About 10,000 years ago, Comet ISON left our solar system's distant shell, a region known as the Oort cloud, and began streaking toward the sun. This November, the icy wanderer will reach the climax of its journey, potentially providing a stunning skywatching show here on Earth.
Comet ISON was discovered just last September by two Russian amateur astronomers. Scientists have since recognized ISON as a possible "comet of the century," but to live up to its promise, it will have to survive its dangerous perihelion, or closest approach to the sun.
ISON is what's known as a sungrazing comet. These suicidal objects have orbits that bring them within 850,000 miles of the sun, and scientists estimate that ISON's closest pass will be about 730,000 miles above the surface of Earth's star. [Photos of Comet ISON: A Potentially Great Comet]
Sometime this month or perhaps in August, ISON is set to cross what's called the frost line. At this boundary, which lies some 230 million to 280 million miles from the sun, our star's radiation will start taking its toll on the comet, driving off more of its water and making ISON appear brighter.
ISON's road will only get rockier from there. After the comet flies by Mars in October and then Mercury in mid-November, intensifying solar radiation will boil more material off ISON; pressure from solar particles could break the comet into pieces; tidal forces will create great gravitational stress; and one ill-timed solar storm could rip the comet's tail right off.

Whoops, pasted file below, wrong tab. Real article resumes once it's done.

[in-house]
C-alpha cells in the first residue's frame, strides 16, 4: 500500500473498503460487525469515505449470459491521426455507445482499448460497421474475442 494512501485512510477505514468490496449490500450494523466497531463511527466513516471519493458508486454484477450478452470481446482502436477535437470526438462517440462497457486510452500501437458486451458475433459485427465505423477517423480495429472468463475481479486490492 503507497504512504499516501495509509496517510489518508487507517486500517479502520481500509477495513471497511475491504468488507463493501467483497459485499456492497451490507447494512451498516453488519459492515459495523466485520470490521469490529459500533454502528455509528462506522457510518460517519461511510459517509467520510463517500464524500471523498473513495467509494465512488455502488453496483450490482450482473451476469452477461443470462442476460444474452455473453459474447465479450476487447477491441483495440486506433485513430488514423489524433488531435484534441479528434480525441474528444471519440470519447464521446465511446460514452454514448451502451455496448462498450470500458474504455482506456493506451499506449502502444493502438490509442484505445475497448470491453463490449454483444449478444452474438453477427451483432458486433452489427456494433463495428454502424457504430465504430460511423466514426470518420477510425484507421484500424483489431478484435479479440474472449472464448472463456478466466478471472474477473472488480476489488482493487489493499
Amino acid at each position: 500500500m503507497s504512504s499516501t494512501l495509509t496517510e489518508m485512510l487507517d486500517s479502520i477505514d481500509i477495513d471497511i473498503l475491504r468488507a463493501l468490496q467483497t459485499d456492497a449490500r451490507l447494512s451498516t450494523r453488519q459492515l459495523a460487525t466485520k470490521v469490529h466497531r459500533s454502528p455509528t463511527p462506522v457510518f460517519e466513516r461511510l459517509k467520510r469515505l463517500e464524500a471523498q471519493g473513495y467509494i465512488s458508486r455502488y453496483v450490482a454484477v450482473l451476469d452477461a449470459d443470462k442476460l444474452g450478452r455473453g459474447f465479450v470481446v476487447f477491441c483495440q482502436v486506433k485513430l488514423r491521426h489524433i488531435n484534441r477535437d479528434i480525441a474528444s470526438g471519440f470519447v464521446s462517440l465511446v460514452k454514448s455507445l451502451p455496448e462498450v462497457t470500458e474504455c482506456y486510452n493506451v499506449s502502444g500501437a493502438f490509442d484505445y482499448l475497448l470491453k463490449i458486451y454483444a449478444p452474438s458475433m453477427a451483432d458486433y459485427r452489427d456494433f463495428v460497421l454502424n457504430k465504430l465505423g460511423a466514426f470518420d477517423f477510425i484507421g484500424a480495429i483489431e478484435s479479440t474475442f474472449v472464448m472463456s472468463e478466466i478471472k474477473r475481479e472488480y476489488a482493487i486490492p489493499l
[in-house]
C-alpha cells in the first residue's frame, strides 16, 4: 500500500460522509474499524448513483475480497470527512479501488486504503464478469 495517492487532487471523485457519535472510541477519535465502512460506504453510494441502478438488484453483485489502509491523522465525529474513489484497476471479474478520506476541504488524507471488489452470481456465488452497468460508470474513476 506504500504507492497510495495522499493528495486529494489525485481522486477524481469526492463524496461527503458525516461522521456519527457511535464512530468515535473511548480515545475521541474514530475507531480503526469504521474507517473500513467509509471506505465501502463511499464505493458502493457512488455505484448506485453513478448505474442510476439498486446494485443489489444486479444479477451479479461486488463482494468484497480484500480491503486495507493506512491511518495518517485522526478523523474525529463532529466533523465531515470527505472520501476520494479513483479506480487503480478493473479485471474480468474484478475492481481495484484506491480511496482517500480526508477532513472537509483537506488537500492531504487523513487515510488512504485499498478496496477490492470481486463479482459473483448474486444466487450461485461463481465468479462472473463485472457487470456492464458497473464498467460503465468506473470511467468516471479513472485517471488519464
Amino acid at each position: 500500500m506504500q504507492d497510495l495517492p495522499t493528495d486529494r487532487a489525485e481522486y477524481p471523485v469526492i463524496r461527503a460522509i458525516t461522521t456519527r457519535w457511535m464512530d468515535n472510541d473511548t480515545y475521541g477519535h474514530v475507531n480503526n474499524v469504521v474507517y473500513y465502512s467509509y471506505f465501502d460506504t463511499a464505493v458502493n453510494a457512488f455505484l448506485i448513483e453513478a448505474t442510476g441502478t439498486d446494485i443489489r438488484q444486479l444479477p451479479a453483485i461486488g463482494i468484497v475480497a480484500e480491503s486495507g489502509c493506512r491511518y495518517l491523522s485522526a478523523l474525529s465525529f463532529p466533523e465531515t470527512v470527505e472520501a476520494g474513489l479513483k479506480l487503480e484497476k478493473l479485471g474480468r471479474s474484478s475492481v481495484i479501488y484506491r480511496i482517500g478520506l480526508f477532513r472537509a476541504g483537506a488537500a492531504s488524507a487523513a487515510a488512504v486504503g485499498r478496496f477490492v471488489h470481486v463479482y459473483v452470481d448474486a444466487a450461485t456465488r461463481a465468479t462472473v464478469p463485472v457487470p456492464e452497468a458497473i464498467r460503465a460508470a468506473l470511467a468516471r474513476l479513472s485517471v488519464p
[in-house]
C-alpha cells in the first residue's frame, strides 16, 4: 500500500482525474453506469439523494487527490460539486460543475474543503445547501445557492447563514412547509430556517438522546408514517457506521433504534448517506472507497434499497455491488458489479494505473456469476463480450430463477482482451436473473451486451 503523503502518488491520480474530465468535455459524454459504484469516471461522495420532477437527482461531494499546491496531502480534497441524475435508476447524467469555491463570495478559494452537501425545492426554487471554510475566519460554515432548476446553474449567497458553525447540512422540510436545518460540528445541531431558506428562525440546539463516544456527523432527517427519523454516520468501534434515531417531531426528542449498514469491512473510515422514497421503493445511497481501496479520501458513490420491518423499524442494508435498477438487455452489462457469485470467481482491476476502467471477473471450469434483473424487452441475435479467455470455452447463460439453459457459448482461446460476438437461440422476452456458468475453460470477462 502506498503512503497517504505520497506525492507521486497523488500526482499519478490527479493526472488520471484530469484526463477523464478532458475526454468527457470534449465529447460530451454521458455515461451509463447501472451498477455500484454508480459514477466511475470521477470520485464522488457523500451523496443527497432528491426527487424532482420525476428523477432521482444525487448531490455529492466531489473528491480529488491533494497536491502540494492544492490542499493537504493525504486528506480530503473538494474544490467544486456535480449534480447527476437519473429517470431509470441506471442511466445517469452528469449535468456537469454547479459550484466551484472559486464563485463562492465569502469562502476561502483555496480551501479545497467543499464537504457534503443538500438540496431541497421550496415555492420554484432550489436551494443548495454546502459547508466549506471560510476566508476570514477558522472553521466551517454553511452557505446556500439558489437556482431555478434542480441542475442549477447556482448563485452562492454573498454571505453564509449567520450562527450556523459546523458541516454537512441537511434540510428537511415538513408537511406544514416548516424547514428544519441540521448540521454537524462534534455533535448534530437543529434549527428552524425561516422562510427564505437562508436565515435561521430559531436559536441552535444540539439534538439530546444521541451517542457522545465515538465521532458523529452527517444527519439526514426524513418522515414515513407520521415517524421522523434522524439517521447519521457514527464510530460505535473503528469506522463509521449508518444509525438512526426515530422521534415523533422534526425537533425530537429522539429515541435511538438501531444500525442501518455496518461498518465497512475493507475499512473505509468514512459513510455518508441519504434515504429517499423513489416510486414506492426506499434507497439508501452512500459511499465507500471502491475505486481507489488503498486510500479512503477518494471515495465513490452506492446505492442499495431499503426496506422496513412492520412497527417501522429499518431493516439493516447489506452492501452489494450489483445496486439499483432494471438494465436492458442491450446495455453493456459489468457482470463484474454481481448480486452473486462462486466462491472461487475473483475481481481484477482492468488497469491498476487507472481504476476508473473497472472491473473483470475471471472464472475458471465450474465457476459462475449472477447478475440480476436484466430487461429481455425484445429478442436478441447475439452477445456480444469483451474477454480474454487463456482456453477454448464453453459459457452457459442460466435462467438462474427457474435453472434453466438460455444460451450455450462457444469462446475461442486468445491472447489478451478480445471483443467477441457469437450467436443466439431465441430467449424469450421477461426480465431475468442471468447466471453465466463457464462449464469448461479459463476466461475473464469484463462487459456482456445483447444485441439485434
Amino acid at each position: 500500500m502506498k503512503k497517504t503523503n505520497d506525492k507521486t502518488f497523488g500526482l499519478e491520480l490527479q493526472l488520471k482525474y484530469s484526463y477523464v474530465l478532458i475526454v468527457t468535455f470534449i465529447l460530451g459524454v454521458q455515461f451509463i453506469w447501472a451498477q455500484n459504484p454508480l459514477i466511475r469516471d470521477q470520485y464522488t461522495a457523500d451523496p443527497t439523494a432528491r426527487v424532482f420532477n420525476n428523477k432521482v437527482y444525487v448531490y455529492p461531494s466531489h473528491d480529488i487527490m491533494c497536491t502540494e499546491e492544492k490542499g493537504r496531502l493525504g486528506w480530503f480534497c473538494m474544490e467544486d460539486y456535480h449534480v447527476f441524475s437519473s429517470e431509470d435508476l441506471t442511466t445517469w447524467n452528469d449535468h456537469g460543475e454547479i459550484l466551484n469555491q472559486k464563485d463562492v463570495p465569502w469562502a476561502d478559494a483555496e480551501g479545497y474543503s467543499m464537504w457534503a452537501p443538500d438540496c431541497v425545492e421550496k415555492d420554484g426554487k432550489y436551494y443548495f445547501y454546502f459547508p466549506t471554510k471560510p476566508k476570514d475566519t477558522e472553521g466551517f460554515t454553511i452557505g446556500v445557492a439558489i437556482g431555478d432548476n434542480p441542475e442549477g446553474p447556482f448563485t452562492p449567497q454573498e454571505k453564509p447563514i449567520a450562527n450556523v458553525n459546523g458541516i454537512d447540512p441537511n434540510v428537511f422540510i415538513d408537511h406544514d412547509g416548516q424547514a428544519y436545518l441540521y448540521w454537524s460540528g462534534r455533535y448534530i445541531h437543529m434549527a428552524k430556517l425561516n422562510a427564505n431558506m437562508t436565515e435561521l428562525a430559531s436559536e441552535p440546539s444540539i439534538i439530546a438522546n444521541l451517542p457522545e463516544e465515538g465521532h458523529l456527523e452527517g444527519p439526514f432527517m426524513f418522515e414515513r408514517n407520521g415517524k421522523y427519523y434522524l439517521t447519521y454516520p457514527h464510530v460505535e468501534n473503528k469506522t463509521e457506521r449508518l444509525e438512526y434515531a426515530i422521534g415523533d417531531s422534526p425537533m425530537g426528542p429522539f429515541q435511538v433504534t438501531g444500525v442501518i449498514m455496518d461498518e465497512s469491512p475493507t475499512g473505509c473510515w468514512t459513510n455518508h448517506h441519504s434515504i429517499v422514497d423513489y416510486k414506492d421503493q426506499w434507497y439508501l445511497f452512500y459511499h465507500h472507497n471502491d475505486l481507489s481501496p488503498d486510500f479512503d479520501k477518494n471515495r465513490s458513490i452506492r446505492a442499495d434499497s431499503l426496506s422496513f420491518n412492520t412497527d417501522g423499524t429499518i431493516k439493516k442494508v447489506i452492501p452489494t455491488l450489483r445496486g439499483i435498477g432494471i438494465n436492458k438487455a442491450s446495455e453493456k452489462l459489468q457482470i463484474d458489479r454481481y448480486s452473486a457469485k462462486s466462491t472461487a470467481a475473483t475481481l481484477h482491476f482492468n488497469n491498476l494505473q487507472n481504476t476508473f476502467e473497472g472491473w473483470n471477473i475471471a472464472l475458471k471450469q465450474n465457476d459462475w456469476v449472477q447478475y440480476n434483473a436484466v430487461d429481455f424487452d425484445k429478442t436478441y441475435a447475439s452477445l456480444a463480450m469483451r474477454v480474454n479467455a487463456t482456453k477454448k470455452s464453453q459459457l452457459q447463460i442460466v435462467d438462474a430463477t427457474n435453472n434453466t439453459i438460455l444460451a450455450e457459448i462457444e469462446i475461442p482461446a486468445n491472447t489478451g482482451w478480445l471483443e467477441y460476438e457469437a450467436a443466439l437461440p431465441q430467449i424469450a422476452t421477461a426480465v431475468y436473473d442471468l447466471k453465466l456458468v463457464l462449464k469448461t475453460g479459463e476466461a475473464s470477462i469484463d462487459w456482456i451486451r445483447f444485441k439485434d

All eyes will be on ISON as it makes this perilous journey. The comet has already had its picture taken by NASA's Hubble Space Telescope and Swift spacecraft, and in the coming months, the agency has a slew of ISON observations planned for its solar telescopes in space and some instruments on the ground.
In September, NASA will even launch a comet-watching balloon almost 23 miles above Earth's surface to capture images of ISON with minimal interference from the atmosphere.
If the sun is merciful to ISON when it whips around the star on Nov. 28 (Thanksgiving Day), the comet could light up the sky for weeks. In the Northern Hemisphere, it could be visible in the morning near the east-southeast horizon in early December. Later in the month, and into early January, the comet could be visible all night, according to NASA.
Even if ISON fizzles, tracking the comet's path and reaction to solar forces could shed light on the makeup of the early solar system, scientists say.
Sungrazing comets like ISON sometimes plunge into parts of the sun's fiery atmosphere where no spacecraft can go. Researchers can learn about the sun itself by watching how the comet and its tail interact with the solar atmosphere.
For example, Comet Lovejoy passed just 87,000 miles above the solar surface in mid-December 2011. The strange wiggle of Lovejoy's tail as it dove through the sun's corona helped scientists map out the region's complex magnetic field.